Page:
The length of treatment depends on the cause and severity of the condition as well as the age and temperament of the child. Most children need to wear a patch a few hours each day. Treatment can take as little as a few months or as long as a year or more.

The younger, the better Treatments work best if started before age 5. If left untreated, the chances of successfully correcting the problem diminish greatly and permanent vision problems can result.

"The earlier in life it's diagnosed, the easier it is to treat," Hunter says.

Curnyn agrees: "The older you get, the more difficult it is to train the brain to do new things."

Maureen Daday, 9, of Arlington Heights, one of Curnyn's patients, has been treated for amblyopia since she was 2½ months old. Her amblyopia is a result of morning glory syndrome, a condition in which her right optic nerve is underdeveloped and leads to a crossed eye. She wears a contact lens in her right eye as treatment.

When she was 6, she began wearing the contact lens, though she wore glasses as an infant. Until she was 7, Maureen wore a patch over her left eye. She now wears glasses to protect her good eye, which doctors say is important because children with the condition are at greater risk of injury because of their impaired vision.

"She wasn't responding visually at all as an infant," says her mother Eileen. When she started wearing glasses at 3 months, she improved quickly. "Within a month, she started smiling and responding."

Medical experts stress that amblyopia is a treatable condition.

"Most patients with amblyopia, if detected and treated in a timely fashion, can significantly improve," Ticho says.

Jack Salzman and Maureen Daday are evidence of that.

"She's so outgoing," Maureen's mother says of her daughter. "She doesn't think of herself as having a disability, and her peers don't either. She's very popular in school."

Jack's mother is grateful to Hunter for what he has done for her son. "He'll never have 20/20 vision, but he regained most of his sight," she says.

Jack, now 8, was treated with atropine eye drops for nearly a year. Now the vision in Jack's left eye is 20/25, a major improvement from 20/160. He has been off medication for several months and now only has to wear glasses.

"His quality of life has improved by 200 percent," his mother says. "He's happier because he can see better. He's more confident. He's engaging more with other kids."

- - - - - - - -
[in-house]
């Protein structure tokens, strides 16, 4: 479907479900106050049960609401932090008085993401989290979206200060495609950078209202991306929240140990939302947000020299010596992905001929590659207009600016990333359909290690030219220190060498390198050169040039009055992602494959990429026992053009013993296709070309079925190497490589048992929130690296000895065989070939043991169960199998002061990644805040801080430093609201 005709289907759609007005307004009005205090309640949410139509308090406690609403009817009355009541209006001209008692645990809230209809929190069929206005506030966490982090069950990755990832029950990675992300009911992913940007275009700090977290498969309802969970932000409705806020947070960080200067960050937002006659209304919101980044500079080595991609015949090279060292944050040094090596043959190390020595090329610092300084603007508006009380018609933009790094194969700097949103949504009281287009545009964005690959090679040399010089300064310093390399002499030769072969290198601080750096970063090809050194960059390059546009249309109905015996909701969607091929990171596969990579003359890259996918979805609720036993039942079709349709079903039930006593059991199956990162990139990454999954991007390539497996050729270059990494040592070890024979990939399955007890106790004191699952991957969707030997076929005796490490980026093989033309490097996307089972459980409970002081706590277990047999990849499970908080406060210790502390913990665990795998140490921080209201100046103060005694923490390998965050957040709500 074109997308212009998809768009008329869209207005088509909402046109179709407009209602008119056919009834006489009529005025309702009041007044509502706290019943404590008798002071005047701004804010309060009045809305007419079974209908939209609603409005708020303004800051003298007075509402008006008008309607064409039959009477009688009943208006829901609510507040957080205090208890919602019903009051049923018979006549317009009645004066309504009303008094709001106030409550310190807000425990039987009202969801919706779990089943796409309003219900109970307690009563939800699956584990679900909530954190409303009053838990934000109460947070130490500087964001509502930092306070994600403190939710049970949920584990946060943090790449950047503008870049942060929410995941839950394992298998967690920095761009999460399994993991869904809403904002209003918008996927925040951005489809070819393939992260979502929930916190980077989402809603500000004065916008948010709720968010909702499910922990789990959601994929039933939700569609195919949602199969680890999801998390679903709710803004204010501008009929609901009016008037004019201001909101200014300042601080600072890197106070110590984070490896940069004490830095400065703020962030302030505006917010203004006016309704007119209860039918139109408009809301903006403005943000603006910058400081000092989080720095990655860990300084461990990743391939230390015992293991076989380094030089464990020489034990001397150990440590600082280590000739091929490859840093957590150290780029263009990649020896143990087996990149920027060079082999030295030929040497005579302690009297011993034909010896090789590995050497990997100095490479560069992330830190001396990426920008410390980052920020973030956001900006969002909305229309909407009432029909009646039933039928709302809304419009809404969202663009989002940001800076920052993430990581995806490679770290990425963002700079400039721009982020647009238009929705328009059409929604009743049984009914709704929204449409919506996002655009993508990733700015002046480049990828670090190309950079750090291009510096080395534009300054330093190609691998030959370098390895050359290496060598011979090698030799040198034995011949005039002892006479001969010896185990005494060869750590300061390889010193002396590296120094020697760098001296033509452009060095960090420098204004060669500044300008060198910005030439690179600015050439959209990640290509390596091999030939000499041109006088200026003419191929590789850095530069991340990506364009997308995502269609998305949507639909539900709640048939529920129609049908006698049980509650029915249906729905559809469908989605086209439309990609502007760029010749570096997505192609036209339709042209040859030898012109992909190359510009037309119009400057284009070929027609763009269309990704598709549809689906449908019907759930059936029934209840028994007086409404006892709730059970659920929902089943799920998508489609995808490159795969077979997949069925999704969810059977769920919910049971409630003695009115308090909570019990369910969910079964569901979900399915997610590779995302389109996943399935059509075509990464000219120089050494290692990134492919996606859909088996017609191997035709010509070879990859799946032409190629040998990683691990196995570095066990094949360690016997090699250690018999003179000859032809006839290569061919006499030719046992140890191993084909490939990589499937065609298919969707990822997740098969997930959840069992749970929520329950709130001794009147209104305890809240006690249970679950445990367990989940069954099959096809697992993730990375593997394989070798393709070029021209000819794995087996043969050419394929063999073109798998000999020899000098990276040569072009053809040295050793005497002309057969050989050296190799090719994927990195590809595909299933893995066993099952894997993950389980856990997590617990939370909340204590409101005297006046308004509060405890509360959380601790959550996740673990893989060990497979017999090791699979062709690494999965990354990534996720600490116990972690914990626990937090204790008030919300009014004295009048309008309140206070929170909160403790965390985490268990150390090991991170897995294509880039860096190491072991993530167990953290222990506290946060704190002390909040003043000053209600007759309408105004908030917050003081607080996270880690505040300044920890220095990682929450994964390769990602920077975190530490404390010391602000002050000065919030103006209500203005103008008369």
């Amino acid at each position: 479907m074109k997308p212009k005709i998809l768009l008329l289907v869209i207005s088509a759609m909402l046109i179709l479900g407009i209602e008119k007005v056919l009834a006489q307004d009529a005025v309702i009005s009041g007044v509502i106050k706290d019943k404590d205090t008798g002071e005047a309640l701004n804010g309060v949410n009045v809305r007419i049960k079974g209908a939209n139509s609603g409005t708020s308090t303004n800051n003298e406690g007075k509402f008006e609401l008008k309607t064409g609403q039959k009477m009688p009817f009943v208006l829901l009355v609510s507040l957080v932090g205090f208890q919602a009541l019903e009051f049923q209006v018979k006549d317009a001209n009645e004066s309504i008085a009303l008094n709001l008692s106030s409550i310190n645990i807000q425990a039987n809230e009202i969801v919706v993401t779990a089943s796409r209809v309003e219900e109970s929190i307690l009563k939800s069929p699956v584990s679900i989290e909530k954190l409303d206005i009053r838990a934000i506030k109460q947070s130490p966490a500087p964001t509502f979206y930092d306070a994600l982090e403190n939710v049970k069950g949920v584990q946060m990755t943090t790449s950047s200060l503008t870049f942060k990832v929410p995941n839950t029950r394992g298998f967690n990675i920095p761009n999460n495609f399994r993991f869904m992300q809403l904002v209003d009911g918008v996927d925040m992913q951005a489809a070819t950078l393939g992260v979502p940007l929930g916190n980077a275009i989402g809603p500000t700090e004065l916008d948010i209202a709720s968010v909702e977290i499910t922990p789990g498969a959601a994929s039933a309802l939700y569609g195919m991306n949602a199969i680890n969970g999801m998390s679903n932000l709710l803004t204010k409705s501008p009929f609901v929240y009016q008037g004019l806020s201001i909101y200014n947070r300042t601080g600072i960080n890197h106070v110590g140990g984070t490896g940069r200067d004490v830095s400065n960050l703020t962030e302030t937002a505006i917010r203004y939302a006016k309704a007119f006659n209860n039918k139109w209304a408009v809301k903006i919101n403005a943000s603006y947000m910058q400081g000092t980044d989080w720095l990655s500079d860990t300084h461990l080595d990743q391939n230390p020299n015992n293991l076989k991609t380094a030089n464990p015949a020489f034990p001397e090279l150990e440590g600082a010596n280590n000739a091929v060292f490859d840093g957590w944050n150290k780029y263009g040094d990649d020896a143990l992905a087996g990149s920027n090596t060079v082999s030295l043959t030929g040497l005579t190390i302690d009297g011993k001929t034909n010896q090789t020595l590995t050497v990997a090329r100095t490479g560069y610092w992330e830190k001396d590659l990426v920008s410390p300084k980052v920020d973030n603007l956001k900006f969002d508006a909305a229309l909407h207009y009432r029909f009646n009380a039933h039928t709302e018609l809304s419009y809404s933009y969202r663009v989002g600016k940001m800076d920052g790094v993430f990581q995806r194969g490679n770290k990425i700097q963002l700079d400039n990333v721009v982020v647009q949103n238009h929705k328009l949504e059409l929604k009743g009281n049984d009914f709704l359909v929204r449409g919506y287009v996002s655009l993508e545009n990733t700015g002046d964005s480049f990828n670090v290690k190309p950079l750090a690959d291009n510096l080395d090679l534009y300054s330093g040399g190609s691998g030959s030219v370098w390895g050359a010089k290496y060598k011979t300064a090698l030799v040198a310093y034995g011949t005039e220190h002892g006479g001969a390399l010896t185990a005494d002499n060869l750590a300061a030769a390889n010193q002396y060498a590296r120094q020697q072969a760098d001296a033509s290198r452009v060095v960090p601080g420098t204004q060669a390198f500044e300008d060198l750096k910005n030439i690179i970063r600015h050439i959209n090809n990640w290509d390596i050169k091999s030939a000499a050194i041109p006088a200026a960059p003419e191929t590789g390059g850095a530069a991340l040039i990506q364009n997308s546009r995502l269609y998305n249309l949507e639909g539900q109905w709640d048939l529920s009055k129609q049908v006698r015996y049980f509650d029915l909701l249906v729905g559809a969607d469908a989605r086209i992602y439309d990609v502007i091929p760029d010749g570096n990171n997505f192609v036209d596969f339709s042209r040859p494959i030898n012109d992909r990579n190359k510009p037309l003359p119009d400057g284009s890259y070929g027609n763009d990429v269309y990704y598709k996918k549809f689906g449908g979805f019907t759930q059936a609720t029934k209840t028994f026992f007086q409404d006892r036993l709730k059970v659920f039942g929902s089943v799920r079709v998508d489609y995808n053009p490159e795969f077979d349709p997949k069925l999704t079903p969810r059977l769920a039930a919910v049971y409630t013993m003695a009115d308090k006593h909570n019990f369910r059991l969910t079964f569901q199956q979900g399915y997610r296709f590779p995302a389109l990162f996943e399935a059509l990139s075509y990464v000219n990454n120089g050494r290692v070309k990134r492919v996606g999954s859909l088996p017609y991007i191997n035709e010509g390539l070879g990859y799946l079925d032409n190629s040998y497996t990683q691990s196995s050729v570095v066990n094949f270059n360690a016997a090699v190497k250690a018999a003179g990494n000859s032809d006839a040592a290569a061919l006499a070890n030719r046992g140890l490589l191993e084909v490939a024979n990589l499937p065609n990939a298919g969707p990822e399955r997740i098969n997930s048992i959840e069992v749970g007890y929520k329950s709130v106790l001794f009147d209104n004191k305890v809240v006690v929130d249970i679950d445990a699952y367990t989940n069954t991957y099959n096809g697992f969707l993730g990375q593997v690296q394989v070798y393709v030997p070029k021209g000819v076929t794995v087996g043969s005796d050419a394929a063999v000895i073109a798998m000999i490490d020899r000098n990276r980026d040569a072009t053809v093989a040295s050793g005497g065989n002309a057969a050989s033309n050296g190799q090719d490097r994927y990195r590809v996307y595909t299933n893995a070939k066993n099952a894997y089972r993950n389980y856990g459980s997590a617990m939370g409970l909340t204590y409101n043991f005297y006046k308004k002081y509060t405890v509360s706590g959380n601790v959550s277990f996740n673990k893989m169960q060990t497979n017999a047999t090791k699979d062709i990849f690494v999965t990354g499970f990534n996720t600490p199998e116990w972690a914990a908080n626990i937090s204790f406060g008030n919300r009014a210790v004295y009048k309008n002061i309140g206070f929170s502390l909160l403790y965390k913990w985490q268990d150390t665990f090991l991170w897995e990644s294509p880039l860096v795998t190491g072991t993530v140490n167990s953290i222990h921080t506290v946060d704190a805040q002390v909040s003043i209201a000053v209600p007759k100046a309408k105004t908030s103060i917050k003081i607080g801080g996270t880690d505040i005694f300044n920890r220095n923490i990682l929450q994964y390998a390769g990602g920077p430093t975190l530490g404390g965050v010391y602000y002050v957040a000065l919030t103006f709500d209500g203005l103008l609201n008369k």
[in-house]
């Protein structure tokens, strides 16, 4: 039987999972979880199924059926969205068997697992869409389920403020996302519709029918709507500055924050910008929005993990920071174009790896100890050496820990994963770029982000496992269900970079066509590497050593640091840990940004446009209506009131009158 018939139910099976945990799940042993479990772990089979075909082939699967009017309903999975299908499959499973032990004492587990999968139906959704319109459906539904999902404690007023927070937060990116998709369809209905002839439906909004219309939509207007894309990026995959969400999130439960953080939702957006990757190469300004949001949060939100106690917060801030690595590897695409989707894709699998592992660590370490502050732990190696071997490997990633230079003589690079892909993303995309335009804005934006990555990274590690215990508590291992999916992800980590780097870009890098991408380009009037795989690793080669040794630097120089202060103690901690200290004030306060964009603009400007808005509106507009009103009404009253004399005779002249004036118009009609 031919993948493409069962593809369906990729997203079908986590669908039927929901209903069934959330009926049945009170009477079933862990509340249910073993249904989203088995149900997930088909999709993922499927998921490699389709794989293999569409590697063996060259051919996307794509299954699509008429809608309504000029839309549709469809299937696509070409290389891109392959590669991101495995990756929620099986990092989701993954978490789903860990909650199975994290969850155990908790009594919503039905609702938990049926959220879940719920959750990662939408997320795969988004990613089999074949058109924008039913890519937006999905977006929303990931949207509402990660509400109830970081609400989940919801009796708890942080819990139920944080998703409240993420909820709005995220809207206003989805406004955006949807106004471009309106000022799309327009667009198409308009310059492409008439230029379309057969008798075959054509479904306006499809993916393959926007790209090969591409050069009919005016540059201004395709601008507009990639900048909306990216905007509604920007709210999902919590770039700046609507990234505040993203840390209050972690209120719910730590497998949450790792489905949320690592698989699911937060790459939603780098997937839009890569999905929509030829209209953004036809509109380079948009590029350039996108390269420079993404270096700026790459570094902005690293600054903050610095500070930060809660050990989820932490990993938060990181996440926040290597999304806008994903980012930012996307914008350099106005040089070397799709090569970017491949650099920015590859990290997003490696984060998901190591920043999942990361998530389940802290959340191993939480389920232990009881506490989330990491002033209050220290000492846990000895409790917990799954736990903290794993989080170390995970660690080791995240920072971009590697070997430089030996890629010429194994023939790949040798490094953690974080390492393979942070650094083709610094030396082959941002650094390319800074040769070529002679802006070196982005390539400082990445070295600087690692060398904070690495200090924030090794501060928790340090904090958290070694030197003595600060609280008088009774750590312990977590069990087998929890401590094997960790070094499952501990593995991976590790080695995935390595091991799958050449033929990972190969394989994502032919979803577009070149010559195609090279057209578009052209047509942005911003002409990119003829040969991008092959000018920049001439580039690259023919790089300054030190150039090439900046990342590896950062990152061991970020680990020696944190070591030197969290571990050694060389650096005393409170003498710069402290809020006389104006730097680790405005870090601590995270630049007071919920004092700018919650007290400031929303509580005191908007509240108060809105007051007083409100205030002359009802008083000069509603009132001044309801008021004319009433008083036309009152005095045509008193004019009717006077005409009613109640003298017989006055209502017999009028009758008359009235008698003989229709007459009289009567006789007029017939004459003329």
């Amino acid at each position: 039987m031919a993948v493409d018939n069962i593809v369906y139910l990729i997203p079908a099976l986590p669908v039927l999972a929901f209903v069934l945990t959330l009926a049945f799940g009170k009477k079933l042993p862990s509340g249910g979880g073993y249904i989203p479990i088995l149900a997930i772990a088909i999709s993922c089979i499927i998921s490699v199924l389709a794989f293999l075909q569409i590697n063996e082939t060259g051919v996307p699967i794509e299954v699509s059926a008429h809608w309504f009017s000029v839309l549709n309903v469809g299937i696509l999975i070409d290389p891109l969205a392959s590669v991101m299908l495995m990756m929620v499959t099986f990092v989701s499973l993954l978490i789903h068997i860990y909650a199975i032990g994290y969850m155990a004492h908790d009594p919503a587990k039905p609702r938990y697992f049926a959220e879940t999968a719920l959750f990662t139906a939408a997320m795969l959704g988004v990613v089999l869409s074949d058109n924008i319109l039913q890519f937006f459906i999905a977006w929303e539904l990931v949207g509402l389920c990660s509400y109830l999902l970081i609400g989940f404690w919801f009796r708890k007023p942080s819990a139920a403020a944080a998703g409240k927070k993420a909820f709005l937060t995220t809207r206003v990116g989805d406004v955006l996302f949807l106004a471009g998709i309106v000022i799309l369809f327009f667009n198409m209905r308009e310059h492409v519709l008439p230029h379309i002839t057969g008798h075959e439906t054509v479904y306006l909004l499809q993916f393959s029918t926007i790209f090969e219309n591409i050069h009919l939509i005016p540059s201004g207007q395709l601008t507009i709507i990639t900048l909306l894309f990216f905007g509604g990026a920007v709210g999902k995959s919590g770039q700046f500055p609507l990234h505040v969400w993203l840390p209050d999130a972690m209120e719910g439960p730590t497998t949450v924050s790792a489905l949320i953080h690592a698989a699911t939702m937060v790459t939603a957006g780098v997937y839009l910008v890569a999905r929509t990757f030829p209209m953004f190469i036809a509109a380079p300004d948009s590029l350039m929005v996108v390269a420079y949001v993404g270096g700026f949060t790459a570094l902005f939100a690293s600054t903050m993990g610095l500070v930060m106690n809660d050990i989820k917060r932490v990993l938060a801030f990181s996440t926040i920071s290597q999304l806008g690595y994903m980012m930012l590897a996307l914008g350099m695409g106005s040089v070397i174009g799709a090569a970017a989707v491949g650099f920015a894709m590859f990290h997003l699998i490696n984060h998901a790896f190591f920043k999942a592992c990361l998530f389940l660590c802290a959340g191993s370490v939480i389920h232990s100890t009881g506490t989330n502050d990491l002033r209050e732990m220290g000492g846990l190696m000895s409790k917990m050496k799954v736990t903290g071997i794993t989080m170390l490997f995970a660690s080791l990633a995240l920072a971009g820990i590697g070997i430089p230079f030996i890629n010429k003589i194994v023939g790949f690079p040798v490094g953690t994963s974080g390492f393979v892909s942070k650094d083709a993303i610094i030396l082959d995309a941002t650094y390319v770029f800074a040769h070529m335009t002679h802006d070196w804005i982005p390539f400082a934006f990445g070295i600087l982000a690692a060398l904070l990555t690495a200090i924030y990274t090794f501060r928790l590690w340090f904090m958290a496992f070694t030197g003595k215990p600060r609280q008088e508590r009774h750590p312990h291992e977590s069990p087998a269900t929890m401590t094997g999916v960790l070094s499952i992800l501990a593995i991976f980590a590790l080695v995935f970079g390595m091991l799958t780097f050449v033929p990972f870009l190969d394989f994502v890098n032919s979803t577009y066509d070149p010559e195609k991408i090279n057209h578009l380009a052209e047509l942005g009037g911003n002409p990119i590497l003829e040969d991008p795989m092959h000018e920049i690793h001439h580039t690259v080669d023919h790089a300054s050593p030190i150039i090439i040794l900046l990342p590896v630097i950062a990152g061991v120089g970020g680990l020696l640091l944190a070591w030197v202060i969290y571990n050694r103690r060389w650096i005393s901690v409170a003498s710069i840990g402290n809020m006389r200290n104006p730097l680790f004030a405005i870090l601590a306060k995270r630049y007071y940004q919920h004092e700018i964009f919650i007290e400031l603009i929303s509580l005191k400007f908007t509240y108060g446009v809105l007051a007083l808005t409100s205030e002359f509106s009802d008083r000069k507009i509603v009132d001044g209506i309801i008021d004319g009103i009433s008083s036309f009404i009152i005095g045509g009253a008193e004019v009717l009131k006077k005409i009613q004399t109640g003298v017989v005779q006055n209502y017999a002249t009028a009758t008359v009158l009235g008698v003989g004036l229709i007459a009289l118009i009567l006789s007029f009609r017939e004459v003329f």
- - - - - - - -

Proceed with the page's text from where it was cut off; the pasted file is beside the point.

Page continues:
Illinois takes action against amblyopia Illinois first lady Patti Blagojevich is spearheading a statewide initiative to diagnose and treat amblyopia. The Illinois Pediatric Vision Amblyopia Awareness Initiative is the first of its kind in the country.

The initiative, which began with a task force in October 2003, involves various state departments, including the state's departments of human services, public aid, public health and child services, the State Board of Education and the Chicago Public Schools. It also has drawn in the Illinois Optometric Association, the Illinois Association of Ophthalmology, the Illinois Chapter of the American Academy of Pediatrics, the Illinois Pediatric Vision Foundation and Children's Hospital Boston, under the guidance of Dr. David Hunter.

The goal is to distribute 1 million flyers about the condition, both in English and Spanish. Lee Maher Salzman is chairwoman of the statewide initiative team and a friend of the first lady. Salzman says she called Blagojevich as soon as she learned of her son's diagnosis; the two women decided to team up to help create public awareness.

"We want parents to learn about this," Salzman says. "There's lots that can be done. We want to make parents and pediatricians aware."

Salzman says the team is looking toward better training for vision screeners.

For more information, contact the Illinois Department of Public Health Vision and Hearing Program help line at (800) 545-2200 (voice) or (800) 547-0466 (TTY).

Amy Smith is a graduate student at Northwestern University's Medill School of Journalism and writes for the Medill News Service.